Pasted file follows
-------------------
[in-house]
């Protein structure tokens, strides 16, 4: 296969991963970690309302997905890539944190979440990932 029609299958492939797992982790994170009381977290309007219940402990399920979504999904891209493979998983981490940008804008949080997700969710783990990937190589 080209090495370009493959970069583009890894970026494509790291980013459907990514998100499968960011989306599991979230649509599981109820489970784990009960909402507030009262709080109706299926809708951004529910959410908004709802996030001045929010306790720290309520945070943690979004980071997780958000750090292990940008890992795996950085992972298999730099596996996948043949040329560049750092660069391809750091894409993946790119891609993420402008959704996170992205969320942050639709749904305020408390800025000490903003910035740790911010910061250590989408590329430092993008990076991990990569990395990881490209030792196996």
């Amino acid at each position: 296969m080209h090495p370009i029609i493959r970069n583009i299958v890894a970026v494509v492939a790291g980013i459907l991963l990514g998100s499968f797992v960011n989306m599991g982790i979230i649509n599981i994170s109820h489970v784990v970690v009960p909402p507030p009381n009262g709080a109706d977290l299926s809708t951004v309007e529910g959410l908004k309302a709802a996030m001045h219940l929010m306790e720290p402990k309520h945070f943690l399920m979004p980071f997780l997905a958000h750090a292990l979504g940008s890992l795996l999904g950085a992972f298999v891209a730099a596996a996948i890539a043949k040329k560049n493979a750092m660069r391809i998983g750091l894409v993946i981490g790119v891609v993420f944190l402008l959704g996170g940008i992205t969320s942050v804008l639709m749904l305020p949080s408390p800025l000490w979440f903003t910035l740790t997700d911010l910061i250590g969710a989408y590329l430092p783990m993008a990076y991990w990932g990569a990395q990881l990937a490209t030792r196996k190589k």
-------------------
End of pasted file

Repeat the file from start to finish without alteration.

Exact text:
[in-house]
């Protein structure tokens, strides 16, 4: 296969991963970690309302997905890539944190979440990932 029609299958492939797992982790994170009381977290309007219940402990399920979504999904891209493979998983981490940008804008949080997700969710783990990937190589 080209090495370009493959970069583009890894970026494509790291980013459907990514998100499968960011989306599991979230649509599981109820489970784990009960909402507030009262709080109706299926809708951004529910959410908004709802996030001045929010306790720290309520945070943690979004980071997780958000750090292990940008890992795996950085992972298999730099596996996948043949040329560049750092660069391809750091894409993946790119891609993420402008959704996170992205969320942050639709749904305020408390800025000490903003910035740790911010910061250590989408590329430092993008990076991990990569990395990881490209030792196996």
């Amino acid at each position: 296969m080209h090495p370009i029609i493959r970069n583009i299958v890894a970026v494509v492939a790291g980013i459907l991963l990514g998100s499968f797992v960011n989306m599991g982790i979230i649509n599981i994170s109820h489970v784990v970690v009960p909402p507030p009381n009262g709080a109706d977290l299926s809708t951004v309007e529910g959410l908004k309302a709802a996030m001045h219940l929010m306790e720290p402990k309520h945070f943690l399920m979004p980071f997780l997905a958000h750090a292990l979504g940008s890992l795996l999904g950085a992972f298999v891209a730099a596996a996948i890539a043949k040329k560049n493979a750092m660069r391809i998983g750091l894409v993946i981490g790119v891609v993420f944190l402008l959704g996170g940008i992205t969320s942050v804008l639709m749904l305020p949080s408390p800025l000490w979440f903003t910035l740790t997700d911010l910061i250590g969710a989408y590329l430092p783990m993008a990076y991990w990932g990569a990395q990881l990937a490209t030792r196996k190589k």